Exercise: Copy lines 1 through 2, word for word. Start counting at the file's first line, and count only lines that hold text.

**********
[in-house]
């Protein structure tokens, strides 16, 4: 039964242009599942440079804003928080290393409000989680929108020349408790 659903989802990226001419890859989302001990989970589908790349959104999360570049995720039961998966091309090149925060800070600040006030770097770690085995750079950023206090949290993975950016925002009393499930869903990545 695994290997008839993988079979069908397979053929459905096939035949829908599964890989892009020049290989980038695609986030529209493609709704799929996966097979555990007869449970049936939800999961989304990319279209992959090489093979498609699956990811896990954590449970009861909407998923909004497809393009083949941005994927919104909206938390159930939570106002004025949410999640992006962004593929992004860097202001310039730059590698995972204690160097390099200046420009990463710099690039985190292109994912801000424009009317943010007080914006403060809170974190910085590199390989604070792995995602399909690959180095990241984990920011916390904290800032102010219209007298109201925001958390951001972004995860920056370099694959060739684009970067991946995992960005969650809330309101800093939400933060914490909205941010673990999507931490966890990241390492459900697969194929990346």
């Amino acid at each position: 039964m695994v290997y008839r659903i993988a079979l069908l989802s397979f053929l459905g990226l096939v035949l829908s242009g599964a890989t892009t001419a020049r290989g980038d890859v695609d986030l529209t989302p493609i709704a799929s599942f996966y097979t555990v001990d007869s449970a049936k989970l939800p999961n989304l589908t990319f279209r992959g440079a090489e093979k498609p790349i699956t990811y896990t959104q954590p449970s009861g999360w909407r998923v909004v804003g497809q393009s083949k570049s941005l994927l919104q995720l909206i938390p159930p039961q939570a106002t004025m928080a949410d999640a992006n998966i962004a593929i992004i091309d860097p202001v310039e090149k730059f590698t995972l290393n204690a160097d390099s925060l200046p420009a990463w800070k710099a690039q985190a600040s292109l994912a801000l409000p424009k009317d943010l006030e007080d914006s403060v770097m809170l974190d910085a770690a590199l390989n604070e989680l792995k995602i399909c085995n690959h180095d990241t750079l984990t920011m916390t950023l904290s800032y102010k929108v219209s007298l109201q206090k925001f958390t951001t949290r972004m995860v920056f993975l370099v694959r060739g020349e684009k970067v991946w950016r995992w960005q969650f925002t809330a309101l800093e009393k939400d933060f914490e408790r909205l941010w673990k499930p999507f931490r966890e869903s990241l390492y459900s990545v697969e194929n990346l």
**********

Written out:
[in-house]
């Protein structure tokens, strides 16, 4: 039964242009599942440079804003928080290393409000989680929108020349408790 659903989802990226001419890859989302001990989970589908790349959104999360570049995720039961998966091309090149925060800070600040006030770097770690085995750079950023206090949290993975950016925002009393499930869903990545 695994290997008839993988079979069908397979053929459905096939035949829908599964890989892009020049290989980038695609986030529209493609709704799929996966097979555990007869449970049936939800999961989304990319279209992959090489093979498609699956990811896990954590449970009861909407998923909004497809393009083949941005994927919104909206938390159930939570106002004025949410999640992006962004593929992004860097202001310039730059590698995972204690160097390099200046420009990463710099690039985190292109994912801000424009009317943010007080914006403060809170974190910085590199390989604070792995995602399909690959180095990241984990920011916390904290800032102010219209007298109201925001958390951001972004995860920056370099694959060739684009970067991946995992960005969650809330309101800093939400933060914490909205941010673990999507931490966890990241390492459900697969194929990346």